Back In Action

`Indiana Jones' fans thrill to the return of Karen Allen - fondly recalled for her mean punches, sweet smiles and overturned shotglasses

May 18, 2008|By Michael Sragow | Michael Sragow,Sun Movie Critic

In Raiders of the Lost Ark, Karen Allen created a female action hero who functions as a fantasy figure for both sexes.

As the owner-operator of a Himalayan saloon and the daughter of Indiana Jones' mentor, Marion Ravenwood does it all. She knows how to land a kiss or a solid right to the hero's chin. She boasts good aim with a gun or a quip. And she proves seductive enough to rouse Indy's rival to dress her in a slinky white dress and declare, "The girl goes with me!"

No wonder when the news broke that she'd return in the fourth movie in the series that Raiders started, Indiana Jones and the Kingdom of the Crystal Skull, it roused more affectionate buzz than anything else about Indy's return. Women want to be Marion. Men want to be with her.

"I don't know if I ever thought of it that way," says Allen, 56, good-naturedly. "I just related to her and liked her and thought [creators Steven Spielberg, George Lucas and Lawrence Kasdan] had written a really, really wonderful female character. And though I may not have admitted at the time, when I did Raiders of the Lost Ark, I really did feel like a fish out of water."

Action-adventure extravaganzas were then a new thing to Allen, but audiences knew immediately that Spielberg and Lucas had picked the right woman to share the screen with Harrison Ford's Indiana Jones. Few actors have packed as many generation-defining roles into a few short years as Karen Allen did in the late 1970s.

Whether as Peter Riegert's common-sense girlfriend in John Landis' National Lampoon's Animal House (1978) or the personification of a new counterculture in Philip Kaufman's The Wanderers (1979), Allen embodied erotic self-possession. Her deceptive ease contrasted with the intensity of Debra Winger and the urgent drama and neurotic humor of the slightly older Diane Keaton.

But Allen, too, conveyed complexities beneath the surface of her characters. Real emotion poured out of her big brown eyes and lent sparkle to her wide-open smiles.

Raiders of the Ark turned out to be her only giant hit. But blockbuster stardom never was her goal. Allen says, "When they cast me to do the original film, they said to me right from the very beginning, ... `Your character is only going to be in the first one.' And I said, `Great, that's fine with me.' It was only my fourth film; at the time, I was a little nervous about signing up to be someone in three films."

She went on to emit an amorous glow as the younger Other Woman in Alan Parker's ultimate divorce drama, Shoot the Moon (1982). She touched the hearts of sci-fi fans in John Carpenter's surprisingly tender Starman (1984). And, for much of the next decade, she chose theater work or intriguing small films, such as Paul Newman's The Glass Menagerie (1987) and Steven Soderbergh's King of the Hill (1993). After the birth of her son Nicholas in 1990 (she was married to his father, actor Kale Brown, from 1988 to 1997), she divided her time between New York and the Berkshires in western Massachusetts, where she now lives full time.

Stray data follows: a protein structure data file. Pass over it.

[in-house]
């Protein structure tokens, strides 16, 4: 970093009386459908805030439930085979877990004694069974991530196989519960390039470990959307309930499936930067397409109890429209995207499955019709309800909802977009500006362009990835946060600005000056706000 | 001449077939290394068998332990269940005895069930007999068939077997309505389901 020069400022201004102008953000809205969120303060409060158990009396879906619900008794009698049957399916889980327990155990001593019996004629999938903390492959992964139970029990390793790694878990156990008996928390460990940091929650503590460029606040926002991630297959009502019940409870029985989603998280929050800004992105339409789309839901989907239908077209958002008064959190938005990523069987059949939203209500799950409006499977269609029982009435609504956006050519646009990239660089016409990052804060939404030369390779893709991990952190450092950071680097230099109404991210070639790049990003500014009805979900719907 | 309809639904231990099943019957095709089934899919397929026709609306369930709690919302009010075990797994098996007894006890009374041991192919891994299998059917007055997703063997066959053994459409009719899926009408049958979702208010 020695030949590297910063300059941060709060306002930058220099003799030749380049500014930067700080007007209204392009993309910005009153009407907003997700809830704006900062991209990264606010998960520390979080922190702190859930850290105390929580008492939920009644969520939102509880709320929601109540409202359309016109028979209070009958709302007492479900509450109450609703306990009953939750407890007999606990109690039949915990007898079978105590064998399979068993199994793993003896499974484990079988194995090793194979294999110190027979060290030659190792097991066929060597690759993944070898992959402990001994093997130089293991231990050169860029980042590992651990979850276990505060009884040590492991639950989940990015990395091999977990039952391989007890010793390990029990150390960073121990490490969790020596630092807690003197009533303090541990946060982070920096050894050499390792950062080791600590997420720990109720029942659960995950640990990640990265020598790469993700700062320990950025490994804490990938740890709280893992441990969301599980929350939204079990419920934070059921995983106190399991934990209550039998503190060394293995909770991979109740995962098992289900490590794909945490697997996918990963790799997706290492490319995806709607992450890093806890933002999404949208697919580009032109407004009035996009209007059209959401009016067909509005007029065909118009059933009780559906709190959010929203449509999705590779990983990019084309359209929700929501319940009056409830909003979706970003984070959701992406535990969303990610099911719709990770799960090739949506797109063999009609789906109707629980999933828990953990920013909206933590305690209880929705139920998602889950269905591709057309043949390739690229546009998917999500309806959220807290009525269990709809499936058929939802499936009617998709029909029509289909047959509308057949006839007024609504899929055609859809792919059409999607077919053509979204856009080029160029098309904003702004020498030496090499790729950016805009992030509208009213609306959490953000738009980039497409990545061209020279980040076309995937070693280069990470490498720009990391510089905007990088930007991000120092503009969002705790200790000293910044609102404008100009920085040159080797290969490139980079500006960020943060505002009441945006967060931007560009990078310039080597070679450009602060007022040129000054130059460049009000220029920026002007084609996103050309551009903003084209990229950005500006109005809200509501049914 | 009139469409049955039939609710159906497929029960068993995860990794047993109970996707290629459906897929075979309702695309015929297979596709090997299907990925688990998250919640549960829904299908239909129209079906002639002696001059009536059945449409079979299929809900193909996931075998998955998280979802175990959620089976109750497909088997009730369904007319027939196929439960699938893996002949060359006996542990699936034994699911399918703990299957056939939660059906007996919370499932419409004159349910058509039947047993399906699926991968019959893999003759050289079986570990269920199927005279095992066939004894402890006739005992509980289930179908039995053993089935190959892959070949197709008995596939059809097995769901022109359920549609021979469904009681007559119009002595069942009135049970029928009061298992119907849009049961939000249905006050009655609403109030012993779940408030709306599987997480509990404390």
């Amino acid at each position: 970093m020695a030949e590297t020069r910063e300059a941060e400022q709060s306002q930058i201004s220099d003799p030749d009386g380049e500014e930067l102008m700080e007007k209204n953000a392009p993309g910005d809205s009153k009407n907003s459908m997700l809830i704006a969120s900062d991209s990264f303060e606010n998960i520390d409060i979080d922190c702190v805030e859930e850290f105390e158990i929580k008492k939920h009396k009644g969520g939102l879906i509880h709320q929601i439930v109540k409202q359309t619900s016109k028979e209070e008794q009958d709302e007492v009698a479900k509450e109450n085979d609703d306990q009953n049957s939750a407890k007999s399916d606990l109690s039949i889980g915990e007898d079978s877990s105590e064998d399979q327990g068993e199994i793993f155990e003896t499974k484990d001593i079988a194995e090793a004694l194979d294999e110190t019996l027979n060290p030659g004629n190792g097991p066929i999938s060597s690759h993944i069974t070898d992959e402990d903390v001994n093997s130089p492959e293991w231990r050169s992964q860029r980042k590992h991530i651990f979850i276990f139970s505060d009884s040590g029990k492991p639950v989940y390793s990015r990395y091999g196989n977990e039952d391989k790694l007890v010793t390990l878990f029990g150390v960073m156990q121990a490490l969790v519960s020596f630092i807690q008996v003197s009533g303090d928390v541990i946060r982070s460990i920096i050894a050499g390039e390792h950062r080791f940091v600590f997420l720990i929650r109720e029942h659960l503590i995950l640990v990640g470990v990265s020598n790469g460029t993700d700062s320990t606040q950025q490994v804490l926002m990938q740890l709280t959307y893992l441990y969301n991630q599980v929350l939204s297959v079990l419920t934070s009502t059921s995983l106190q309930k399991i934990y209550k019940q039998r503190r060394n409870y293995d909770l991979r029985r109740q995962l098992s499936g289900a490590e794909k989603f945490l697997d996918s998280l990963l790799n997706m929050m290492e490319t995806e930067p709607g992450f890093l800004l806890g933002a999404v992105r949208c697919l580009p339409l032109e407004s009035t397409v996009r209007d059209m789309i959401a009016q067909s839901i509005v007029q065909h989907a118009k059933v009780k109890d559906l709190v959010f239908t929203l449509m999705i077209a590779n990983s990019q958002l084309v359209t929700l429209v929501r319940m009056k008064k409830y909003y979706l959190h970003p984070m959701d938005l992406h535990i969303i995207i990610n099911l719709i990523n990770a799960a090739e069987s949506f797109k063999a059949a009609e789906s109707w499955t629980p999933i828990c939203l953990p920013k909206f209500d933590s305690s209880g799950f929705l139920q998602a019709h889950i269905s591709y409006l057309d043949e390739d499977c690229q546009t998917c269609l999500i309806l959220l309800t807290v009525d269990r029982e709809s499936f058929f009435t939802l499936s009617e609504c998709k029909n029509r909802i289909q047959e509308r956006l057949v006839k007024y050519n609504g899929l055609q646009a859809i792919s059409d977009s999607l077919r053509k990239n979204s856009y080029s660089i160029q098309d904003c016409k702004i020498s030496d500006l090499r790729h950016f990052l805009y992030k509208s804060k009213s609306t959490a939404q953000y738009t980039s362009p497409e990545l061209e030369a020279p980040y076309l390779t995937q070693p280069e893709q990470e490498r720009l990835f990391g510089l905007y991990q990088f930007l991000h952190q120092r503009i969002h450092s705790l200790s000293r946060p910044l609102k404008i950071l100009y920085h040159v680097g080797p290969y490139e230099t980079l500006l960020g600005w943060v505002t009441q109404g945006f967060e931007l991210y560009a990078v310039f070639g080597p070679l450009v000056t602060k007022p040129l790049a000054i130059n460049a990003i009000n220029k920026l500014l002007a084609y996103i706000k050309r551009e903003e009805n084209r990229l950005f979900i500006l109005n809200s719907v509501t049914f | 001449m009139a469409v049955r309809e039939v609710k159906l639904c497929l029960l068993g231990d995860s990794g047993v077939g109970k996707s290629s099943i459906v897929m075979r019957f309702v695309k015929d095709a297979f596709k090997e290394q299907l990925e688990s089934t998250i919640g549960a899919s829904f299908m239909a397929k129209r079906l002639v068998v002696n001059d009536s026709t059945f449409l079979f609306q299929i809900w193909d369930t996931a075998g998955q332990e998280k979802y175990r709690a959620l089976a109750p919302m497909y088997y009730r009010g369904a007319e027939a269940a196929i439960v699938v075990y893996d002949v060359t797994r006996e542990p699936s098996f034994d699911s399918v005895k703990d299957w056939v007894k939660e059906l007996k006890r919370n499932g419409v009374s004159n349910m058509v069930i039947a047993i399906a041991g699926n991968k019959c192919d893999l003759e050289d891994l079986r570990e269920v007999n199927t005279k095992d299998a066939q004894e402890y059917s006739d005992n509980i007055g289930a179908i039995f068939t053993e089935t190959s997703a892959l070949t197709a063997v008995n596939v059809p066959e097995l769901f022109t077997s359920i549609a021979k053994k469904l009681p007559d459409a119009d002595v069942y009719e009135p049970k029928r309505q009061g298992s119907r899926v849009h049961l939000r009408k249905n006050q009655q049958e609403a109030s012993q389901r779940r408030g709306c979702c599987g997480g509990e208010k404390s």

She still performed on TV shows such as Law & Order or in East Coast films like The Perfect Storm (2000) and In the Bedroom (2001). But she also, for a time, ran a yoga school in a converted barn. And she fulfilled a lifelong dream when she founded Karen Allen Fiber Arts. Now based in Great Barrington, it markets her own cashmere sweaters and accessories and includes a design studio and a store (which also carries imports and goods from other local crafts people). The Berkshire Entrepreneur Network named her Entrepreneur of the Year in 2007.

Though she dropped out of the mainstream for most of the new millennium, whenever you see her in small roles in fringe movies, like Neve Campbell's character's mother in James Toback's 2004 When Will I Be Loved, she lights up the screen. She also still knocks out her directors: "The fulfillment of a 25-year-old dream," Toback exclaimed over the phone, on his way to showing his latest film, Tyson, in Cannes, France.

Kaufman, who co-wrote the original story of Raiders of the Lost Ark, says he cast her in The Wanderers because, in her look and manner, she summed up her times.

"She was the tough-talking bohemian, or beatnik, who could have guided the neighborhood-boy hero into another life - she was his hope, his beacon, his green light on another shore," Kaufman said. "She had a uniquely beautiful look and a kind of insouciant, strong-willed, knowledgeable feeling about herself - which again, I suppose, is why [Lucas and Spielberg] wanted her for Raiders."

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